Animals optimize their fitness by assimilating specific quantities and ratios of macronutrients and mineral nutrients. To understand this phenomenon, the team conducted extensive field and laboratory experiments focusing on the dietary preferences of desert isopods. Contrary to expectations, wild isopods exhibited a preference for macronutrient-poor biological soil crust (BSC) over plant litter, consuming three times more of the former.

 

The research revealed that desert isopods rigorously regulate their intake of macronutrients and calcium, with phosphorus intake remaining unaffected. Moreover, the team observed that despite equivalent calcium ingestion, isopods thrived better when consuming BSC compared to artificial foods. Notably, isopods consuming gamma-radiation-sterilized BSC exhibited increased consumption but slower growth rates compared to those consuming live BSC, suggesting the crucial role of ingested microorganisms in facilitating litter digestion.

 

Dr. Moshe Zaguri, lead researcher of the study, commented, “Our findings underscore the complexity of dietary decision-making among desert isopods and highlight the importance of considering multifaceted factors in understanding trophic interactions.”

 

Understanding the complex nutritional and functional considerations driving the dietary choices of desert isopods is crucial for advancing our knowledge of ecological dynamics. This research sheds light on how these animals optimize their fitness by regulating nutrient intake and preferring specific food sources. By uncovering the role of ingested microorganisms in facilitating digestion and growth, the study emphasizes the interconnectedness of organisms and their environment. Moreover, it highlights the broader implications for ecosystem management and conservation efforts, underscoring the need for interdisciplinary approaches in ecological research to address the multifaceted factors influencing trophic interactions and ecosystem functioning.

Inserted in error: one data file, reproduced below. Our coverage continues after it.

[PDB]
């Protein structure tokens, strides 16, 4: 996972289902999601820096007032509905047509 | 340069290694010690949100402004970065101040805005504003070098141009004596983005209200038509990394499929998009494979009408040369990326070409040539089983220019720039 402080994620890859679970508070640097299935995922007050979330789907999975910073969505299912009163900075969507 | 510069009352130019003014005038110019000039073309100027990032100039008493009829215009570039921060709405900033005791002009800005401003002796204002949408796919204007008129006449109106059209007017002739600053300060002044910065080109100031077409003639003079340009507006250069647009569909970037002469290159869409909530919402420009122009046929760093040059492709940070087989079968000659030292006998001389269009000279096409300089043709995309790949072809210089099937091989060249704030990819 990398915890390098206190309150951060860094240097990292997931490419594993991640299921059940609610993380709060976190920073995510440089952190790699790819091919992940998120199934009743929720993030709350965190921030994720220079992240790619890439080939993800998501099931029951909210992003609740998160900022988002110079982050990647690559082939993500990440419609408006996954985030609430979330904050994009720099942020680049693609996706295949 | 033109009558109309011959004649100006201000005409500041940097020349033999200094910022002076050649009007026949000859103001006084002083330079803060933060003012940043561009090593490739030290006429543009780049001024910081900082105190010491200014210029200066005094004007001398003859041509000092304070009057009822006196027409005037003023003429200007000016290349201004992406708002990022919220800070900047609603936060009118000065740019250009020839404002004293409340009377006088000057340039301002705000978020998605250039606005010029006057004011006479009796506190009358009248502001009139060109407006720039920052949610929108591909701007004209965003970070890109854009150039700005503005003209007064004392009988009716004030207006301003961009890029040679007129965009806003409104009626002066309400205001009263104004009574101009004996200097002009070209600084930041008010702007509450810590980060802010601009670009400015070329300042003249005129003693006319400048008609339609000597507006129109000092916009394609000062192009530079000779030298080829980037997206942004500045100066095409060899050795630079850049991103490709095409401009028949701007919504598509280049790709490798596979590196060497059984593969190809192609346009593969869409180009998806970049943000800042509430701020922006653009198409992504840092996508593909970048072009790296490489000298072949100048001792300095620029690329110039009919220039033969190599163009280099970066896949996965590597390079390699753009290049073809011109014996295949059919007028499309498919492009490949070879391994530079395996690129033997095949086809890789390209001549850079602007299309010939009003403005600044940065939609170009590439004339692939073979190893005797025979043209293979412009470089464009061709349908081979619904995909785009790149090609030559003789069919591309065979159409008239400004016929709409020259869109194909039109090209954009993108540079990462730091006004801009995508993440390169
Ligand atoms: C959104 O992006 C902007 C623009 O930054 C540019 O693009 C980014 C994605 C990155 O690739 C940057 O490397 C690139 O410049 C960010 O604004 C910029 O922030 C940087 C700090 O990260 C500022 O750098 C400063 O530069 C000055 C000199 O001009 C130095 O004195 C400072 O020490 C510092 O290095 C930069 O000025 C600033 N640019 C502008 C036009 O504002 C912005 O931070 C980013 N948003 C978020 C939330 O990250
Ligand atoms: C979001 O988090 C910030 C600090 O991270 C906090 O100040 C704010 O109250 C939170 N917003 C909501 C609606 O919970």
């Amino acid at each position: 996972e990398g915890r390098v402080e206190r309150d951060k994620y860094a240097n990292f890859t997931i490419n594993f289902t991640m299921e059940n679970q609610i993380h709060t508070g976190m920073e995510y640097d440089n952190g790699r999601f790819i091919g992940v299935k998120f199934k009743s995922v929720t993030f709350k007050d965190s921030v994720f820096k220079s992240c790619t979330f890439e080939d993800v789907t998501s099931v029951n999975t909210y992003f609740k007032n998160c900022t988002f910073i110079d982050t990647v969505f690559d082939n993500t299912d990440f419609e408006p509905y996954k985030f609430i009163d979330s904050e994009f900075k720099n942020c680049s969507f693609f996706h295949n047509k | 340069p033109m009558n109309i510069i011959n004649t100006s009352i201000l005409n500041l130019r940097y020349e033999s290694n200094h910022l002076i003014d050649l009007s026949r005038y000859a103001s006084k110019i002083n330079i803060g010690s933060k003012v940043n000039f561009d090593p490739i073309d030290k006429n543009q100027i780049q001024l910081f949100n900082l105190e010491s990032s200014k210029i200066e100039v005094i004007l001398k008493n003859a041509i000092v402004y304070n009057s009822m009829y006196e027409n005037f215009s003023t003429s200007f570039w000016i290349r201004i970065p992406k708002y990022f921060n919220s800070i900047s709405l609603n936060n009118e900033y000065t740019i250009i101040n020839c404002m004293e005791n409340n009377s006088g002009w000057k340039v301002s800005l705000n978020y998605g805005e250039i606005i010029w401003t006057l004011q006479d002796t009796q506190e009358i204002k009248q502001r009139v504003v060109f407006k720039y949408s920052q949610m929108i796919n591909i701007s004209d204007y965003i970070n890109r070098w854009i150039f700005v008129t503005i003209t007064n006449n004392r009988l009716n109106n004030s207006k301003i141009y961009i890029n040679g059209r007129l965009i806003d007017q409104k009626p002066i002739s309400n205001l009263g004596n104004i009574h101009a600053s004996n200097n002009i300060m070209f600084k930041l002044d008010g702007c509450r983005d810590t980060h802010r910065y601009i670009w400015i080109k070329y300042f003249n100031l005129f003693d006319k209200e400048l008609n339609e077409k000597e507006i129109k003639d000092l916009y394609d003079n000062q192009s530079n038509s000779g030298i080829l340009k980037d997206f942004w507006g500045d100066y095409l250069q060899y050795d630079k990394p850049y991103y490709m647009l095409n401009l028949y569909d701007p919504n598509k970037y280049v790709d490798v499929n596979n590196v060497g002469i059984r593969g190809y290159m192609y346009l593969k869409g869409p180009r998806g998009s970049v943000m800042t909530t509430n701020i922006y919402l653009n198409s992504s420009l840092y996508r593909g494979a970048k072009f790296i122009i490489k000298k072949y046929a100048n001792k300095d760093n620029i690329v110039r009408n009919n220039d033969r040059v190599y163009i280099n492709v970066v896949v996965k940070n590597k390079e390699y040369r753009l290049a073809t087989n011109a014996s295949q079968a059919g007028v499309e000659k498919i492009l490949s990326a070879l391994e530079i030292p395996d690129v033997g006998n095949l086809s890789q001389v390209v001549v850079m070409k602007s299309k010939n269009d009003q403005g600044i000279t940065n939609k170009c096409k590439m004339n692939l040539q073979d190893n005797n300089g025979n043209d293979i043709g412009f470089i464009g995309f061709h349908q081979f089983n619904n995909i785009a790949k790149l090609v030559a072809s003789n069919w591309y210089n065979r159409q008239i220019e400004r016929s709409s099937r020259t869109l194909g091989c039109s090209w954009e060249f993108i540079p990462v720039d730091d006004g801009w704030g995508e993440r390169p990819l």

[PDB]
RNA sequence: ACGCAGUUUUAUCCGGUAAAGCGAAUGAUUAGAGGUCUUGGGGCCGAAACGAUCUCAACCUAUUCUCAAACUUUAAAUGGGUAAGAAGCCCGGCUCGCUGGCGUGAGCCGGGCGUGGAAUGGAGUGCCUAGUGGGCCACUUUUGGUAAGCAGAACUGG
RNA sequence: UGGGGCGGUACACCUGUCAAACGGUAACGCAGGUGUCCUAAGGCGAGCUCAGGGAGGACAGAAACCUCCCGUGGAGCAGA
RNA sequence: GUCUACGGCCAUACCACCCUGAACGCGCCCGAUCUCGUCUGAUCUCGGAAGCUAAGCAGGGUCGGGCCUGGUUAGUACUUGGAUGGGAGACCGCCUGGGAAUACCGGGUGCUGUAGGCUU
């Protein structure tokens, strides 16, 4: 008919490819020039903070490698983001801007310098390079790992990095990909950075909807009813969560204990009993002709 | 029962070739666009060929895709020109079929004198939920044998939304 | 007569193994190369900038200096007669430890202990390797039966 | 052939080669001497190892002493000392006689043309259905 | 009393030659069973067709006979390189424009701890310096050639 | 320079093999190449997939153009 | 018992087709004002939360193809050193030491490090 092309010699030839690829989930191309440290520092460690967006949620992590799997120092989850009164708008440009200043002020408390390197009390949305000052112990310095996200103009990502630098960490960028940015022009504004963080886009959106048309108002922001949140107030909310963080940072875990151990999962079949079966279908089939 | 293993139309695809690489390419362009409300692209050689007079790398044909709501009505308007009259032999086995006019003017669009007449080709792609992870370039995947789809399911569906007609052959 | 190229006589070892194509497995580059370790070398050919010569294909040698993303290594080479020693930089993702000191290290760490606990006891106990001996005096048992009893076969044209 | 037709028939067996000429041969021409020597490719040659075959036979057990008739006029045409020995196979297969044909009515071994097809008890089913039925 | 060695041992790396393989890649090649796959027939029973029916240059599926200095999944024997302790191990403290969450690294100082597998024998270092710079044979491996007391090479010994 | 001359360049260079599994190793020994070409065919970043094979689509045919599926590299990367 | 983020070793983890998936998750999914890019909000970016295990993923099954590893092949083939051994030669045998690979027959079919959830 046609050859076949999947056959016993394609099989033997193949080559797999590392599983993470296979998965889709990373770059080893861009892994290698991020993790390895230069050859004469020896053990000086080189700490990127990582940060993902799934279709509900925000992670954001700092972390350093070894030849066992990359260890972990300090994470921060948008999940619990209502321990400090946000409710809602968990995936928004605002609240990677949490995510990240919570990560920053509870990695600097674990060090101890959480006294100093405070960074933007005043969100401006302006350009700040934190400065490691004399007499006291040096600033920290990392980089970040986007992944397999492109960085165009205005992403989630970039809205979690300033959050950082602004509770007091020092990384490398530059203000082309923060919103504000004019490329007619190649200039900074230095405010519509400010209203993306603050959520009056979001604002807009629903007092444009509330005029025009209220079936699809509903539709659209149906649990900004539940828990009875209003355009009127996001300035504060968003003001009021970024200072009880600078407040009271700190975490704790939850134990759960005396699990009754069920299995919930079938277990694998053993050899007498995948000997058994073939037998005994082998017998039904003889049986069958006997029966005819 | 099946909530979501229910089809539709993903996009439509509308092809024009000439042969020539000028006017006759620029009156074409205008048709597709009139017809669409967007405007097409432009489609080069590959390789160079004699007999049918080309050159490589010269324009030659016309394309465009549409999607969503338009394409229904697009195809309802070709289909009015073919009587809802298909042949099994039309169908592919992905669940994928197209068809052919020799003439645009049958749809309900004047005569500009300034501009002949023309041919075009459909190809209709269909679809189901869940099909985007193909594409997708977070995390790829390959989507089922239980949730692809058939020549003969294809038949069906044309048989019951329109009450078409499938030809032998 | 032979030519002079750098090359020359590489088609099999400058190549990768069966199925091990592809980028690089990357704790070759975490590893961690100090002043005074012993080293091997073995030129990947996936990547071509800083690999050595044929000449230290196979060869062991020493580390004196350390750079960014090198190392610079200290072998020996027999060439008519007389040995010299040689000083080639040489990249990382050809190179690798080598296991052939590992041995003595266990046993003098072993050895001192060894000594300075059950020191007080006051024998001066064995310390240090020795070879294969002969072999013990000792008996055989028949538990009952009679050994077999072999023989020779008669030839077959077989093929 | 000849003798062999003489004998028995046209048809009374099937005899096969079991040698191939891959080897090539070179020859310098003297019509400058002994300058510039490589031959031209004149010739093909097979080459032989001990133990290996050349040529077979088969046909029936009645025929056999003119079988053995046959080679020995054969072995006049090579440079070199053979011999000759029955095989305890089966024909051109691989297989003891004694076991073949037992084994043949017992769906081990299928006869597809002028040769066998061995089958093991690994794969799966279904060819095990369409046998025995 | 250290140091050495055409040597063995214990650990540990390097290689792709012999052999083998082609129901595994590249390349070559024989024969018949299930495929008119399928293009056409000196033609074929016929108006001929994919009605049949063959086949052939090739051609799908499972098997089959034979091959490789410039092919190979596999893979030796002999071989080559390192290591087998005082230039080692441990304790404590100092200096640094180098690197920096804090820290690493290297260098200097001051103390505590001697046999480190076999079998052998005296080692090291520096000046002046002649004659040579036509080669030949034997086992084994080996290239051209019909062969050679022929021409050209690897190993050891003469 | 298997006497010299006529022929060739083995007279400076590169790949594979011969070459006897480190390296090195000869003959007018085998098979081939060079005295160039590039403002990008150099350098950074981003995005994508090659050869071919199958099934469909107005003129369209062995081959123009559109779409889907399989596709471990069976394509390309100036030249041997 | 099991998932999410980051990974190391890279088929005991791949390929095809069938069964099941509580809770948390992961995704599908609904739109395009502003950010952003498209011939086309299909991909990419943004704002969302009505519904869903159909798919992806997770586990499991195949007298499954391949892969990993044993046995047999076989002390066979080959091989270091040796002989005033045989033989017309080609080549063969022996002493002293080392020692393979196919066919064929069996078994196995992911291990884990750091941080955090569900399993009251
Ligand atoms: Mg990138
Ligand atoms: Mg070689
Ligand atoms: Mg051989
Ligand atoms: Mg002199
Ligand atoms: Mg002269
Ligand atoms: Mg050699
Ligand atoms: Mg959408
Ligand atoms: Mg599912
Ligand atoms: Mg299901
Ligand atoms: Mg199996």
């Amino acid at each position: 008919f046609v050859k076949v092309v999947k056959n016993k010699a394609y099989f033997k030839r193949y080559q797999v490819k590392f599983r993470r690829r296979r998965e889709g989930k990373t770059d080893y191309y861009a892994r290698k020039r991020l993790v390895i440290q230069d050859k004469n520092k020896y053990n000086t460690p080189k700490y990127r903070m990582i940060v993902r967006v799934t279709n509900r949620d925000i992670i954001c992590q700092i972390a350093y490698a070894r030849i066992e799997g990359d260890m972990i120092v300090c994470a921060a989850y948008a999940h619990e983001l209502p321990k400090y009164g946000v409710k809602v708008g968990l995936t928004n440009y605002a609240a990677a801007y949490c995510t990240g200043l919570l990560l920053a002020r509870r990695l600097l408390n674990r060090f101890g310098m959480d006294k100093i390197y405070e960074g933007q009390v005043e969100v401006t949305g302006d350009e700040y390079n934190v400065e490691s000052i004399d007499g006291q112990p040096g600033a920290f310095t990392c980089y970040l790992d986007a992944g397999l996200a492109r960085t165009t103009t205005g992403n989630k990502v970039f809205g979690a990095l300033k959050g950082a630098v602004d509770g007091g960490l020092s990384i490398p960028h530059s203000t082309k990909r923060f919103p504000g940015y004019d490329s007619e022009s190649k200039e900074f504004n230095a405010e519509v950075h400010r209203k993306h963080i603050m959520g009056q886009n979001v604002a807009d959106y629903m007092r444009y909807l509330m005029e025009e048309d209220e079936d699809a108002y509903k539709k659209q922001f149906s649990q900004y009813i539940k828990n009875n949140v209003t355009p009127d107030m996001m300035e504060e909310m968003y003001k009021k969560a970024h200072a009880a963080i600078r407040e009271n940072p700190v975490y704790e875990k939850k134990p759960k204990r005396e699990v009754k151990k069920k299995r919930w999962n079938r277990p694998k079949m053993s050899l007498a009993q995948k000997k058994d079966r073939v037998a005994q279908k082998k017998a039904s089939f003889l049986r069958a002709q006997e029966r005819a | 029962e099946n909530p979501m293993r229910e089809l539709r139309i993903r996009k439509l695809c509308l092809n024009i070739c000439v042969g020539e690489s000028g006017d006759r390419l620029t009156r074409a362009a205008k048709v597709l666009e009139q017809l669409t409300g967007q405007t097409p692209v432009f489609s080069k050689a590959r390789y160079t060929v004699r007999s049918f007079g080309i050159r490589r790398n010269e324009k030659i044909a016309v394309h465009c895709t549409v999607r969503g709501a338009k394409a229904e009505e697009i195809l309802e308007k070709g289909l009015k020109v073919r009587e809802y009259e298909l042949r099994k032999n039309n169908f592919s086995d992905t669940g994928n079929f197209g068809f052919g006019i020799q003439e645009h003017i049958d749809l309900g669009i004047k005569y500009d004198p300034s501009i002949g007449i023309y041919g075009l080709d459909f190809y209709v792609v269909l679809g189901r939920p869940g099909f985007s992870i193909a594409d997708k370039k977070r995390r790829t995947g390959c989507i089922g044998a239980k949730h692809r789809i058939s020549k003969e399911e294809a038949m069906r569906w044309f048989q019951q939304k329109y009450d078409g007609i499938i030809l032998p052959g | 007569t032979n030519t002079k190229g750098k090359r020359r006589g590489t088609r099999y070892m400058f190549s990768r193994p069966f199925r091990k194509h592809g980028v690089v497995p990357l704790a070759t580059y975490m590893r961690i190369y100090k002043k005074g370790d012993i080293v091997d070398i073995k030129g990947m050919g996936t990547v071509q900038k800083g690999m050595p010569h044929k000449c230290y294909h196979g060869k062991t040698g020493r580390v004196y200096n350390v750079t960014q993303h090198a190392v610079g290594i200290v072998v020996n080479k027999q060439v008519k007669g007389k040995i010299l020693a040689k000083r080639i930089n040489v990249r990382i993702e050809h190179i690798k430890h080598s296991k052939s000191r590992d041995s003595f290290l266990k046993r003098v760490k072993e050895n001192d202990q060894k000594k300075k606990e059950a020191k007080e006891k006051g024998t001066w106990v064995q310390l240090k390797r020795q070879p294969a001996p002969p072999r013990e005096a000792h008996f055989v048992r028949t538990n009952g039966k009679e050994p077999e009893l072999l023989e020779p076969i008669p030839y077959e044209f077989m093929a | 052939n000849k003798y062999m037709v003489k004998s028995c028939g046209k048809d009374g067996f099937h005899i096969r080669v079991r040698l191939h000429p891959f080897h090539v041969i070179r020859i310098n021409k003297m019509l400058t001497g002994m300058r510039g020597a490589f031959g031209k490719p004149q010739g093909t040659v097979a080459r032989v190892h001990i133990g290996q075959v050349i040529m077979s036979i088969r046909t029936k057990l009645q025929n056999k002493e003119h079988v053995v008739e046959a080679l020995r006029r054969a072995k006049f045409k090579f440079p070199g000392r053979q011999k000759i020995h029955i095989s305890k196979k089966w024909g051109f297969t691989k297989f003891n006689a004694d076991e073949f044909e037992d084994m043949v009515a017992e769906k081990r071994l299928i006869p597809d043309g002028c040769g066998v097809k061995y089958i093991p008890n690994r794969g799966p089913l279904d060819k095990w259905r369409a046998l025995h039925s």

The research paper titled ““Dust you shall eat”: the complex nutritional and functional considerations underlying a simple diet” is now available in Ecology Letters and can be accessed at https://doi.org/doi:10.5061/dryad.tdz08kq57

 

Researchers:

Moshe Zaguria,b, Irit Mogilevskya, David Raubenheimerc,d, Dror Hawlenaa

Institutions:

a Risk-Management Ecology Lab, Department of Ecology, Evolution & Behavior, The Alexander Silberman Institute of Life Sciences, The Hebrew University of Jerusalem.

b Department of Entomology, Newe Ya’ar Research Center, Agricultural Research Organization (Volcani Institute)

c Charles Perkins Centre, University of Sydney

d School of Life and Environmental Sciences, University of Sydney

 

Pictures | Credit: Moshe Zaguri

Title: Isopods eat soil crust

Title: Isopod siblings

Description: Isopod siblings start the day by cleaning the burrow before foraging

 

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The Hebrew University of Jerusalem is Israel’s premier academic and research institution. Serving over 23,000 students from 80 countries, the University produces nearly 40% of Israel’s civilian scientific research and has received over 11,000 patents. Faculty and alumni of the Hebrew University have won eight Nobel Prizes and a Fields Medal. For more information about the Hebrew University, please visit http://new.huji.ac.il/en.